The vicious trading of oil and the energy sector is likely to persist for more months especially after the Fed finally pulled its trigger on the first rate hike in almost a decade.
Higher interest rates will drive the U.S. dollar upward, making dollar-denominated assets more expensive for foreign investors and thus dampening the appeal for the commodity. In addition, it will make the borrowings, in particular for high-yield firms, costlier and result in less money flows into capital-intensive shale oil and gas drilling projects. This in turn will lead to higher bankruptcies, hitting the already battered energy sector.
Following the rate hike announcement, U.S. crude dropped nearly 5% to $35.52 per barrel, just a few dollars away from $32.40 that it hit during the financial crisis in 2008. Meanwhile, Brent oil tumbled to the nearly 11-year low of $37.11, which is not very far from the December 2008 low of $36.20. Analysts expect breaking the 2008 levels could take oil prices to levels not seen since 2004 given fears of growing global glut and weak demand that have been weighing on the oil prices (read: Will $20 Crude Soon Be Reality? Short These ETFs ).
The latest inventory storage report from EIA for the last week showed that U.S. crude stockpiles unexpectedly rose by 4.8 million barrels against the expected 1.4 million-barrel drawdown, underscoring further weakness in the energy sector. This is because production has been on the rise across the globe with the Organization of the Petroleum Exporting Countries (OPEC) continuing to pump near-record levels of oil to maintain market share against non-OPEC members like Russia and the U.S. Additionally, Iran is looking to boost its production once the Tehran sanctions are lifted.
On the other hand, demand for oil across the globe looks tepid given slower growth in most developed and developing economies. In particular, persistent weakness in the world's biggest consumer of energy - China - will continue to weigh on the demand outlook. Further, a warm winter in the U.S. will depress demand for energy and energy-related products (read: No Winter Cheer for Natural Gas ETFs? ).
Adding to the grim outlook is the International Energy Agency's (IEA) expectation that the global oil supply glut will persist through 2016 as worldwide demand will soften next year to 1.2 million barrels a day after climbing to five-year high of 1.8 million barrels this year.
The Fed move and the bearish inventory data have battered the oil and energy ETFs and are expected to continue doing so in the coming months with bleak oil fundamentals. In particular, iPath S&P GSCI Crude Oil Index ETN ( OIL ) , United States Oil Fund ( USO ) , PowerShares DB Oil Fund ( DBO ) and United States Brent Oil Fund ( BNO ) lost over 3% in Wednesday's trading session. All these products focus on the oil futures market and are directly linked to the U.S. crude or Brent oil prices.
In the equity energy ETF space, First Trust ISE-Revere Natural Gas Index Fund ( FCG ) and SPDR S&P Oil & Gas Exploration & Production ETF ( XOP ) were the worst hit, shedding 2.7% and 2.2%, respectively. These were followed by declines of 2% for Market Vectors Unconventional Oil & Gas ETF ( FRAK ) and PowerShares S&P SmallCap Energy Fund ( PSCE ) .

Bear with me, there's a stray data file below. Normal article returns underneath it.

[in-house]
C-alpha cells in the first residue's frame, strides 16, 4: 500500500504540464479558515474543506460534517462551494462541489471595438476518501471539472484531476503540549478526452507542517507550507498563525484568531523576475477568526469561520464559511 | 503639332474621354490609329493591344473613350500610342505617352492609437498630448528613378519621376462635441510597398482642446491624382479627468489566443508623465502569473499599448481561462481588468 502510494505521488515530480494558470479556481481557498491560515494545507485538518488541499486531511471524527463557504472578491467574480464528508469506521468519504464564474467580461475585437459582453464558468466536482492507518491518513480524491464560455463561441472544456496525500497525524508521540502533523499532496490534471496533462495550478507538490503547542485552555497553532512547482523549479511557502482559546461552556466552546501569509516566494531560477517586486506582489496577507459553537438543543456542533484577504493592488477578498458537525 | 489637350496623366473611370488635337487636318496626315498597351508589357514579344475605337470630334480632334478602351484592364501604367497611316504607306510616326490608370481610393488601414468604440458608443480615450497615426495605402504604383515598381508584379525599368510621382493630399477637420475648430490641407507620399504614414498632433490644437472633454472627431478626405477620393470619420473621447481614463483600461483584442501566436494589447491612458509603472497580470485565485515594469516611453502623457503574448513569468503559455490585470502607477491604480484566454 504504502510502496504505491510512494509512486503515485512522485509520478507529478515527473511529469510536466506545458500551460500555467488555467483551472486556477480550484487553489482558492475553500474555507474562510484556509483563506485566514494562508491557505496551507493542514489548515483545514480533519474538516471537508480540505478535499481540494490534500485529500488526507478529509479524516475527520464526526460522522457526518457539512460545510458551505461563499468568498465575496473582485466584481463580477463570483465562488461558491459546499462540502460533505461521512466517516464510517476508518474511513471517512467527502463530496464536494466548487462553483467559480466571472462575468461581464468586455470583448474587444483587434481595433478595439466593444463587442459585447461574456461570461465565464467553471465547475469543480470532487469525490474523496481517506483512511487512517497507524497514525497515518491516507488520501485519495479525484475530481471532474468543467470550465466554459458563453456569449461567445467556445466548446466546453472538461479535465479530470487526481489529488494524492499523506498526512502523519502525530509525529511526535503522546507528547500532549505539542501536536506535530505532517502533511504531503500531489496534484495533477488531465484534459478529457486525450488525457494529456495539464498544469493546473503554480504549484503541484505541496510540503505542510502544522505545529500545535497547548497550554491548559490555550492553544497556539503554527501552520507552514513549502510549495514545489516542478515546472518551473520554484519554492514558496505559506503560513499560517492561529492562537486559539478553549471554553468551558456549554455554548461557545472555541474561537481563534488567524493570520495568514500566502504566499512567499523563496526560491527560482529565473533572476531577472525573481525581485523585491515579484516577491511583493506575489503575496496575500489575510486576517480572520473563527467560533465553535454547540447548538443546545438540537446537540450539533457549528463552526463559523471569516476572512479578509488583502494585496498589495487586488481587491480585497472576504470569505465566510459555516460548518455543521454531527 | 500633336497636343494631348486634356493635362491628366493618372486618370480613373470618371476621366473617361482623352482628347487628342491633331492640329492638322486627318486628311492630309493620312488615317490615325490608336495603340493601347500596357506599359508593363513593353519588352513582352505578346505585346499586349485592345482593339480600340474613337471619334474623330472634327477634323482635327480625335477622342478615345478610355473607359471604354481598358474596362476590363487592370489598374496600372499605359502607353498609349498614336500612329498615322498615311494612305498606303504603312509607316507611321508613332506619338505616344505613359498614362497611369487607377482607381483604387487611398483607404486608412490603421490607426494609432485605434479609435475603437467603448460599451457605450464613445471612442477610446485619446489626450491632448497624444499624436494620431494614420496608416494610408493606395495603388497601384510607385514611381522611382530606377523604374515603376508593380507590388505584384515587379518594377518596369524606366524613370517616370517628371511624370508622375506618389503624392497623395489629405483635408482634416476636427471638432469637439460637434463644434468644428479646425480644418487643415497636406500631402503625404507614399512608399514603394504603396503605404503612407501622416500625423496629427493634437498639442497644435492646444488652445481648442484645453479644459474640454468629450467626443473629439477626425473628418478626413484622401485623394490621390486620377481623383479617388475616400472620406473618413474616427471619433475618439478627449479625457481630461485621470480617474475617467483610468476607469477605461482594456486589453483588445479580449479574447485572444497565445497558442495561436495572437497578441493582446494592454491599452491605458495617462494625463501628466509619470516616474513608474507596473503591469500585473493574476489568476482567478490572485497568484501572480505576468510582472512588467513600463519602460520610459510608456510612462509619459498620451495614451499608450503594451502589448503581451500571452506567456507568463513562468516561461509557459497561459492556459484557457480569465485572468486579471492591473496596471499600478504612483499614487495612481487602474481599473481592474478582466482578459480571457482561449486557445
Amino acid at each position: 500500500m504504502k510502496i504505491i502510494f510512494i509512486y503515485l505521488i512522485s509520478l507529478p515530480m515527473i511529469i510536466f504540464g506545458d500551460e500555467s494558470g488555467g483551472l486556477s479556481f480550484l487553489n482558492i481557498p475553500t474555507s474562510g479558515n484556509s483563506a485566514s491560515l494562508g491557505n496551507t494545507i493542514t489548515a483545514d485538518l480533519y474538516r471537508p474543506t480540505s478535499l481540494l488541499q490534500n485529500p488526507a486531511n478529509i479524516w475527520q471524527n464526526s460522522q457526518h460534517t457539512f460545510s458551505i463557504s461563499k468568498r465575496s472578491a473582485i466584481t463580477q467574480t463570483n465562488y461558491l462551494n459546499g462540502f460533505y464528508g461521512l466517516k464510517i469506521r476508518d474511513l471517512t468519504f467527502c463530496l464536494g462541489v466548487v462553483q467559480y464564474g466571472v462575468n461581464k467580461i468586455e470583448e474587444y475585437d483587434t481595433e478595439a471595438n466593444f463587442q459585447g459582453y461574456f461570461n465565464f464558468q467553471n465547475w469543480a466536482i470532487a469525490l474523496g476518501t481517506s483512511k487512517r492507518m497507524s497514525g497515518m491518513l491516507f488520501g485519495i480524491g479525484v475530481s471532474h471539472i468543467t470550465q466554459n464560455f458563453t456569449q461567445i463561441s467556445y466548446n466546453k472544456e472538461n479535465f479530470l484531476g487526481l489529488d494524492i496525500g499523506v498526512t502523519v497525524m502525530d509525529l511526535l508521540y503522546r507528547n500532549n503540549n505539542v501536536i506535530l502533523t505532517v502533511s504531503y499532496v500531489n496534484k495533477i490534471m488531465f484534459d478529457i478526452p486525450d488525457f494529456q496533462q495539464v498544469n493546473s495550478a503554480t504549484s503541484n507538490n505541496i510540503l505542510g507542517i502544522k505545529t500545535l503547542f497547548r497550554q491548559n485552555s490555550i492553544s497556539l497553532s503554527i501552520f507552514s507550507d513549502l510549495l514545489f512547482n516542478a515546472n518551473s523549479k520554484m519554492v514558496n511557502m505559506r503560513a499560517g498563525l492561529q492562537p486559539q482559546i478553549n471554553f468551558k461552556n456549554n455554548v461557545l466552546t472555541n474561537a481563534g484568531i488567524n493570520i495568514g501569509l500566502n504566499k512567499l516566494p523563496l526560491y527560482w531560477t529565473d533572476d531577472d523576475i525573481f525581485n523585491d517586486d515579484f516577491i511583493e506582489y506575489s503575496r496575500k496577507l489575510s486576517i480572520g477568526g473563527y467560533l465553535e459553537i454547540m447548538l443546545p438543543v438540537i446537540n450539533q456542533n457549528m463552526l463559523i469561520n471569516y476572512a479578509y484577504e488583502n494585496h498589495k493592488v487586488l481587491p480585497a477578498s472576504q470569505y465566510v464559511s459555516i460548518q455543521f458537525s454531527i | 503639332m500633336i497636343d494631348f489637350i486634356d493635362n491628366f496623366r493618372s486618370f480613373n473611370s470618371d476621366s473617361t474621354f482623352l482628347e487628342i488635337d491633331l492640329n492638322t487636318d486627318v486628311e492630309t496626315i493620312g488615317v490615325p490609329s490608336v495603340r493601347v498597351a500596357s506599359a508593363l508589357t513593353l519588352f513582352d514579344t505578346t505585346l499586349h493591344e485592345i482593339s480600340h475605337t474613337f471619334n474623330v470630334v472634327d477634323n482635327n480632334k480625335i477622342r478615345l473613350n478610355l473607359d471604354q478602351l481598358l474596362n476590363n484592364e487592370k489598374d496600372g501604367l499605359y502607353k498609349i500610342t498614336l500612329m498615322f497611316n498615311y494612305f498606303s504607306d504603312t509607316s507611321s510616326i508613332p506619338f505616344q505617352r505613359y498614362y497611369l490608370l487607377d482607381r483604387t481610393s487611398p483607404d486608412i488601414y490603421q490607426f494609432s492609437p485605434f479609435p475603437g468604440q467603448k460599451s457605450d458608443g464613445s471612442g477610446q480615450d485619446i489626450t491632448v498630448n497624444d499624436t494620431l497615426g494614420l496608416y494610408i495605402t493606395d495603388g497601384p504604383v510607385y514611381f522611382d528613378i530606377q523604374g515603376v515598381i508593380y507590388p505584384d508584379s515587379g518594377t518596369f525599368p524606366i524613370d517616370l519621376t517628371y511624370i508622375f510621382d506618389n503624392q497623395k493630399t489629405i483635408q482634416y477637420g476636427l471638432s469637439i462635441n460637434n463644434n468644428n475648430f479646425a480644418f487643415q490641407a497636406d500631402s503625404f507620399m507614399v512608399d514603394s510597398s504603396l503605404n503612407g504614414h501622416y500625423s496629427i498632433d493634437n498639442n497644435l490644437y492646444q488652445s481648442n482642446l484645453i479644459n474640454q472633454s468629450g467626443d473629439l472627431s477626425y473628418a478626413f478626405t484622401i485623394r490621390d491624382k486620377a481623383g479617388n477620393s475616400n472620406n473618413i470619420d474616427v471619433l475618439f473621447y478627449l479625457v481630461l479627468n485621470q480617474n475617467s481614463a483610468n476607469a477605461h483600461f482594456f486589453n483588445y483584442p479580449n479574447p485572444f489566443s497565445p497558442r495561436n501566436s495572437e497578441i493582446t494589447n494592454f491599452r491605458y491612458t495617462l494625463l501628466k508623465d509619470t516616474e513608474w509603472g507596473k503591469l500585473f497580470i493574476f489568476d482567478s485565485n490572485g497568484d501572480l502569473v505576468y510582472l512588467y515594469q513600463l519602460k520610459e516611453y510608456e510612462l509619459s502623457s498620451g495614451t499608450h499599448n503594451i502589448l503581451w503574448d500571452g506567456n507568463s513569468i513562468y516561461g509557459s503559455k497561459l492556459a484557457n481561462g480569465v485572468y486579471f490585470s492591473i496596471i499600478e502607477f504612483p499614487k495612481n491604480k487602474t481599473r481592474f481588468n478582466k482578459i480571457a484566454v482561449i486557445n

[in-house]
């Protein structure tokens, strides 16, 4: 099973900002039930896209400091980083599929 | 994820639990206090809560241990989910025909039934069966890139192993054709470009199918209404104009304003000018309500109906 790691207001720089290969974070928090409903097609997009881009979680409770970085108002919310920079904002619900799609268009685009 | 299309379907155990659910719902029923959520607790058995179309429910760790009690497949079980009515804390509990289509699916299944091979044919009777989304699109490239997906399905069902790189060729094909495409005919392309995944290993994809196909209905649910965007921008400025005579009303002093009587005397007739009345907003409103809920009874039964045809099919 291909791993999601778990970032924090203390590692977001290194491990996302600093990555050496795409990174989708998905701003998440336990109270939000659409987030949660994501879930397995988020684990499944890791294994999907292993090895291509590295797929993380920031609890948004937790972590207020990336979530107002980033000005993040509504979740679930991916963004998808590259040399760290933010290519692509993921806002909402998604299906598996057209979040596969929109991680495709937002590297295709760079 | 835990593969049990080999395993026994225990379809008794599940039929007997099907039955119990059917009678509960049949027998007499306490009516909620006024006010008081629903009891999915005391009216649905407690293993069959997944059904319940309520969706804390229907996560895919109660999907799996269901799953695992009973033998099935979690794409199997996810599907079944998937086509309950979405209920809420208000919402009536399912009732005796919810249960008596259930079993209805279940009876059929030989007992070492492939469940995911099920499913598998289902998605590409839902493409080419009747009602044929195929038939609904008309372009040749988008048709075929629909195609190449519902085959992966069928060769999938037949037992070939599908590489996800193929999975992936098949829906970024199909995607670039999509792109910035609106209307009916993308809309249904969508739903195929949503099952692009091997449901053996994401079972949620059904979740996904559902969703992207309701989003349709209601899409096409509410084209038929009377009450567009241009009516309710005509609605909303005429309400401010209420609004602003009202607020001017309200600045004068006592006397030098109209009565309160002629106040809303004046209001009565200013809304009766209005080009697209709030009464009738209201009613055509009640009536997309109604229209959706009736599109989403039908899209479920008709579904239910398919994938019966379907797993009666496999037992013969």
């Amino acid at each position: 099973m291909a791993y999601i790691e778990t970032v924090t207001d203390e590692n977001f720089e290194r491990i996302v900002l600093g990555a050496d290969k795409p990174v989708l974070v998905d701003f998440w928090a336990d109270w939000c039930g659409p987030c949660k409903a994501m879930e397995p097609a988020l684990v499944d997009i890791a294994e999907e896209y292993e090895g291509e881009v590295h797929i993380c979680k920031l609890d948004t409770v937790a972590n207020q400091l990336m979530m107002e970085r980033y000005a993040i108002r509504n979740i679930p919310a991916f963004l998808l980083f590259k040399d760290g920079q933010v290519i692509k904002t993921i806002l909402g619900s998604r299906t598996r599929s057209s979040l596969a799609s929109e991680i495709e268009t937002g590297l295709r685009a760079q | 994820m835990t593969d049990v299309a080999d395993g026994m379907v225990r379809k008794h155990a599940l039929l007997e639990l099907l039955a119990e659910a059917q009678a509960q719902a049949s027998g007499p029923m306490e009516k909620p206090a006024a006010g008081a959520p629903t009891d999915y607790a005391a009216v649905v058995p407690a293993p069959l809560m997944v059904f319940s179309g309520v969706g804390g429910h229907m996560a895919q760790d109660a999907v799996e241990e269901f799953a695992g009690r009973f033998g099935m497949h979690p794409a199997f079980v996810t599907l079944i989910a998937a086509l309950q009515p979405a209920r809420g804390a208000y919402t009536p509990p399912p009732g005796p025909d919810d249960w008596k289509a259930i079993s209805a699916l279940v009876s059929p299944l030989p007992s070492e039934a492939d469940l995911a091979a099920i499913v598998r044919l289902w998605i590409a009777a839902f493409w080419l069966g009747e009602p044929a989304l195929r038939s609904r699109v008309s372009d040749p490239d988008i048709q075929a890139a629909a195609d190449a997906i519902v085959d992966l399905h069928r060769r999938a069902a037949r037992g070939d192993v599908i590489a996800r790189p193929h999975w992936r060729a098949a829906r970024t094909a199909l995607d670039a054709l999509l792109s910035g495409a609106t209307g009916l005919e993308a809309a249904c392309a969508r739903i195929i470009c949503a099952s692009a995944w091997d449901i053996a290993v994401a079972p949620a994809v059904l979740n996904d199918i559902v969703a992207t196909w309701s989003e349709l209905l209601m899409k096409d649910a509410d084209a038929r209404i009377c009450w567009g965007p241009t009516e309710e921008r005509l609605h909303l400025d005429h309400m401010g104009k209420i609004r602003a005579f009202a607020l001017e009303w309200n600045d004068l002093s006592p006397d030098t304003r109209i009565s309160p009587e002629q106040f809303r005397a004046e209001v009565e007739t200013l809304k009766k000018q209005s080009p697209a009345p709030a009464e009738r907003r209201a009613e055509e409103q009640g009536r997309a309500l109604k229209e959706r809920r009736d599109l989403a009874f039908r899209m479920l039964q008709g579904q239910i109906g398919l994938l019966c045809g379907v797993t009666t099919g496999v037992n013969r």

This fund offers exposure to the U.S. stocks that derive a substantial portion of their revenues from the exploration and production of natural gas. It follows the ISE-REVERE Natural Gas Index and holds 30 stocks in its basket that are well spread out across each component with none holding more than 6.95% of the assets. The fund has amassed $161.1 million in its asset base while charging 60 bps in annual fees. Volume is solid with more than 1.8 million shares exchanged per day on average.
This fund provides equal weight exposure to 66 firms by tracking the S&P Oil & Gas Exploration & Production Select Industry Index. Each holding makes up for less than 2.3% of the total assets. XOP is one of the largest and popular funds in the energy space with AUM of $1.5 billion and expense ratio of 0.35%. It trades in heavy volume of around 12 million shares a day on average (see: all the energy ETFs here ).
This ETF provides exposure to the unconventional oil and gas segment, which includes coalbed methane, coal seam gas, shale oil & gas, and sands market. This fund follows the Market Vectors Global Unconventional Oil & Gas Index, holding 57 stocks in the basket. Average daily volume at 39,000 shares and AUM of $41 million are quite low for the fund while expense ratio is at 0.54%.
This fund provides exposure to the energy sector of the U.S. small cap segment by tracking the S&P Small Cap 600 Capped Energy Index. Holding 32 securities in its basket, it is heavily concentrated on the top two firms that collectively make up for one-fourth of the portfolio. Other firms hold less than 5.8% of total assets. The fund is less popular and less liquid with AUM of $33 million and average daily volume of about 19,000 shares. Expense ratio came in at 0.29%.
Investors should stay away from the above-mentioned funds as more pain is in store for oil and the energy sector. FRAK and FCG have a Zacks ETF Rank of 5 or 'Strong Sell' rating while XOP and PSCE have a Zacks ETF Rank of 4 or 'Sell' rating, suggesting their continued underperformance going into the New Year.
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